Contentment, then, is the product of a heart resting in God. It is the soul’s enjoyment of that peace that passes all understanding. It is the outcome of my will being brought into subjection to the Divine will. It is the blessed assurance that God does all things well, and is, even now, making all things work together for my ultimate good.
I’ve recommended Studies in the Sermon on the Mount by Martyn Lloyd-Jones here, here, and here. As I read through again I’m reminded of the wonderful edifying benefits of Lloyd-Jones’ work. If you have not read this commentary, once again, I highly recommend. Below are some highlights from the chapter Blessed Are the Peacemakers. The entire chapter is a gentle reproof that peace and contentment are not found in self. Peace and contentment are not found in surrounding ourselves with others who only serve to affirm our feelings. Our hearts are deceitful and as a result our feelings can be irrelevant to truth (Jeremiah 17:9). Peace and contentment can’t be manufactured or created by the world and/or it’s foolish philosophies (Romans 3:16-18, Colossians 2:8) . Peace and contentment are gifts (John 14:27). Gifts, like faith and repentance (Ephesians 2:8, Acts 11:18), that are only given by God Himself. As we are conformed into the image of Christ and our minds are renewed (Romans 12:2) we are led to deny ourselves (Matthew 16:24). As we continue to pray for Him to graciously create in us a new heart (Psalm 51:10), providentially increase our faith (Romans 12:3), and mercifully allow us to grow in the grace and knowledge of our Savior Jesus Christ (2 Peter 3:18), our desires will begin to harmonize with His. Our desires will not be occupied with self but rather we’ll be satisfied in loving God (1 John 4:19) and serving others (1 Peter 4:10).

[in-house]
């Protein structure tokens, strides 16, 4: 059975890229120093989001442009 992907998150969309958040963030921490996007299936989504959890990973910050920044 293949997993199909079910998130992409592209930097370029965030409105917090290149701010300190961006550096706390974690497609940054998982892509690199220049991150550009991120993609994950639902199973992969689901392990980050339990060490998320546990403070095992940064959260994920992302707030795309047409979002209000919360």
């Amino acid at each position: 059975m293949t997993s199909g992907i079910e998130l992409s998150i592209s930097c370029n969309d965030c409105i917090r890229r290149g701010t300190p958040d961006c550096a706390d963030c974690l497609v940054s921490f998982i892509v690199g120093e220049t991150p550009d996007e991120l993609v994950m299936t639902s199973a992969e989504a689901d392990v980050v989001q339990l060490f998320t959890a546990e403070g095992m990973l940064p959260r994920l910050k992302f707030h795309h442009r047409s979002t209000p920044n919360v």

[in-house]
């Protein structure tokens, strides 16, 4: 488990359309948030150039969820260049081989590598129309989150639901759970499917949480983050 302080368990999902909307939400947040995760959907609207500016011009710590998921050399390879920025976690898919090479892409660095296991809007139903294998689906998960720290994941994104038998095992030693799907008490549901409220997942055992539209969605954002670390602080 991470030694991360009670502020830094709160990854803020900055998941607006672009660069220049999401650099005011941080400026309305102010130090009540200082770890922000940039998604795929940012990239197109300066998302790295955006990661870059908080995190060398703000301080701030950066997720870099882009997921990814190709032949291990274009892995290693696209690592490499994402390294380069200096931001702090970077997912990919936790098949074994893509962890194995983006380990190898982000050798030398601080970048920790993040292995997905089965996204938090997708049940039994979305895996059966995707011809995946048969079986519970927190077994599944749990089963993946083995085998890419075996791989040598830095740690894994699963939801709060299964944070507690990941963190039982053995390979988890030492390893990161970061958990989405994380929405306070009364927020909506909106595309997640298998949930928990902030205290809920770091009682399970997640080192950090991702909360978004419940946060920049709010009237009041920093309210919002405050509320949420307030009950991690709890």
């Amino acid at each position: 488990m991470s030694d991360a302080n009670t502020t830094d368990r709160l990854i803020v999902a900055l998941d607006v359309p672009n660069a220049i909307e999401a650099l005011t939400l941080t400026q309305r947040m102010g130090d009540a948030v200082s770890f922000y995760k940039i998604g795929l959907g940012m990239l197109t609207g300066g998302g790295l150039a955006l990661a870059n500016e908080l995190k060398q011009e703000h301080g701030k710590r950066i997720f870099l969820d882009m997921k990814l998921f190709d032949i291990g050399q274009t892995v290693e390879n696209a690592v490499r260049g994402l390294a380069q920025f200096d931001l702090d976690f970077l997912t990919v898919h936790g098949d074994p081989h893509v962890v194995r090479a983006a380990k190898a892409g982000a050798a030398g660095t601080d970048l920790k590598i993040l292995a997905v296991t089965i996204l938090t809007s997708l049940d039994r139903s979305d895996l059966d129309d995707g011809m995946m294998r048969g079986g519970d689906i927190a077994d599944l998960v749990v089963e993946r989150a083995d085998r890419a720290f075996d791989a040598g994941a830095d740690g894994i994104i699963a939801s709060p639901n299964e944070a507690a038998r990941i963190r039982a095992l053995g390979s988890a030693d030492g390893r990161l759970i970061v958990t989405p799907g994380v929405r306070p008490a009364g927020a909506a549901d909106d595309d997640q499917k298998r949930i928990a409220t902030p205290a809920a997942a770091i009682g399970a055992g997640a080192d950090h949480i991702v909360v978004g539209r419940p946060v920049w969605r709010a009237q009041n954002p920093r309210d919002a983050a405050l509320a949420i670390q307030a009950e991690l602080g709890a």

The peacemaker is one who is not always looking at everything in terms of the effect it has upon himself. Now is not that the whole trouble with us by nature? We look at everything as it effects us. “What is the reaction upon me? What is this going to mean to me?” And the moment we think like that there is of necessity war, because everybody else is doing the same thing (pg. 105).
We must say about the peacemaker is that he has an entirely new view of himself, a new view which really amounts to this. He has seen himself and has come to see that in a sense this miserable, wretched self is not worth bothering about at all. It is so wretched; it has no rights or privileges; it does not deserve anything. If you have seen yourself as poor in spirit, if you have mourned because of the blackness of your heart, if you have truly seen yourself and have hungered and thirsted after righteousness, you will not stand any longer on your rights and privileges, you will not be asking, “What about me in this?” You will have forgotten this self (pg. 105).
The peacemaker has only one concern, and it is the glory of God amongst men. That was the Lord Jesus Christ’s only concern. His one interest in life was not Himself (pg. 106).
I often remind my family during devotions that the Word became flesh, allowed Himself to be judged by a people who had no right, in order to redeem a people He didn’t even need to create. This is a love that has no interest in self. And it’s in this finished work where true peace and contentment are to be found.